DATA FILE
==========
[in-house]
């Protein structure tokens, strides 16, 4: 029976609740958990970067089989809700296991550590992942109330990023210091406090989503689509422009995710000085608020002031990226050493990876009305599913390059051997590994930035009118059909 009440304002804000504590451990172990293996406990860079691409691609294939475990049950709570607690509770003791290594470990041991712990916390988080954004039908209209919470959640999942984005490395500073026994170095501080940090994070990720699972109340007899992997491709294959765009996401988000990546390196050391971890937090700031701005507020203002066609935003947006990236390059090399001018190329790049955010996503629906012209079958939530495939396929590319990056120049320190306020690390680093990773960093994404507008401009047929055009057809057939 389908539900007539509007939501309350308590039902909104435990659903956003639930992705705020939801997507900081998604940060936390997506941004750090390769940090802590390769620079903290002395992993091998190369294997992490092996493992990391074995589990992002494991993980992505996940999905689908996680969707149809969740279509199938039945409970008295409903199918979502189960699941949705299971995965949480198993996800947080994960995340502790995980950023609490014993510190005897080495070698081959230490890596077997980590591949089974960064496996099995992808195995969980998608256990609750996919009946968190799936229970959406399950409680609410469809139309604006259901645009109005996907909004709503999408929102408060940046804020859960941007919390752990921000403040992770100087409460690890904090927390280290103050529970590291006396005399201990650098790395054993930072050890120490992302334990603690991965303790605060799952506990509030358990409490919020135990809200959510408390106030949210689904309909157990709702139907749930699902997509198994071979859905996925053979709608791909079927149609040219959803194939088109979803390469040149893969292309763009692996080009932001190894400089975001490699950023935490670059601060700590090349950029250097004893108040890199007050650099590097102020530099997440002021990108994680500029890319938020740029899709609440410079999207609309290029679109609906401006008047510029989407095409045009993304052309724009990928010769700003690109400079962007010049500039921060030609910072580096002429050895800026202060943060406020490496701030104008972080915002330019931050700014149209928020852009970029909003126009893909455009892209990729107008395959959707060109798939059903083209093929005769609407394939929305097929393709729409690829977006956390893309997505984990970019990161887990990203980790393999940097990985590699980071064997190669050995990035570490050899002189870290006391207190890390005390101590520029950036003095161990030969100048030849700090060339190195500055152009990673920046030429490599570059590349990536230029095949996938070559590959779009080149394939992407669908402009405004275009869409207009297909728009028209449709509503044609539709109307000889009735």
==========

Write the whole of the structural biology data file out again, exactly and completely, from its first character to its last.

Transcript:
[in-house]
């Protein structure tokens, strides 16, 4: 029976609740958990970067089989809700296991550590992942109330990023210091406090989503689509422009995710000085608020002031990226050493990876009305599913390059051997590994930035009118059909 009440304002804000504590451990172990293996406990860079691409691609294939475990049950709570607690509770003791290594470990041991712990916390988080954004039908209209919470959640999942984005490395500073026994170095501080940090994070990720699972109340007899992997491709294959765009996401988000990546390196050391971890937090700031701005507020203002066609935003947006990236390059090399001018190329790049955010996503629906012209079958939530495939396929590319990056120049320190306020690390680093990773960093994404507008401009047929055009057809057939 389908539900007539509007939501309350308590039902909104435990659903956003639930992705705020939801997507900081998604940060936390997506941004750090390769940090802590390769620079903290002395992993091998190369294997992490092996493992990391074995589990992002494991993980992505996940999905689908996680969707149809969740279509199938039945409970008295409903199918979502189960699941949705299971995965949480198993996800947080994960995340502790995980950023609490014993510190005897080495070698081959230490890596077997980590591949089974960064496996099995992808195995969980998608256990609750996919009946968190799936229970959406399950409680609410469809139309604006259901645009109005996907909004709503999408929102408060940046804020859960941007919390752990921000403040992770100087409460690890904090927390280290103050529970590291006396005399201990650098790395054993930072050890120490992302334990603690991965303790605060799952506990509030358990409490919020135990809200959510408390106030949210689904309909157990709702139907749930699902997509198994071979859905996925053979709608791909079927149609040219959803194939088109979803390469040149893969292309763009692996080009932001190894400089975001490699950023935490670059601060700590090349950029250097004893108040890199007050650099590097102020530099997440002021990108994680500029890319938020740029899709609440410079999207609309290029679109609906401006008047510029989407095409045009993304052309724009990928010769700003690109400079962007010049500039921060030609910072580096002429050895800026202060943060406020490496701030104008972080915002330019931050700014149209928020852009970029909003126009893909455009892209990729107008395959959707060109798939059903083209093929005769609407394939929305097929393709729409690829977006956390893309997505984990970019990161887990990203980790393999940097990985590699980071064997190669050995990035570490050899002189870290006391207190890390005390101590520029950036003095161990030969100048030849700090060339190195500055152009990673920046030429490599570059590349990536230029095949996938070559590959779009080149394939992407669908402009405004275009869409207009297909728009028209449709509503044609539709109307000889009735």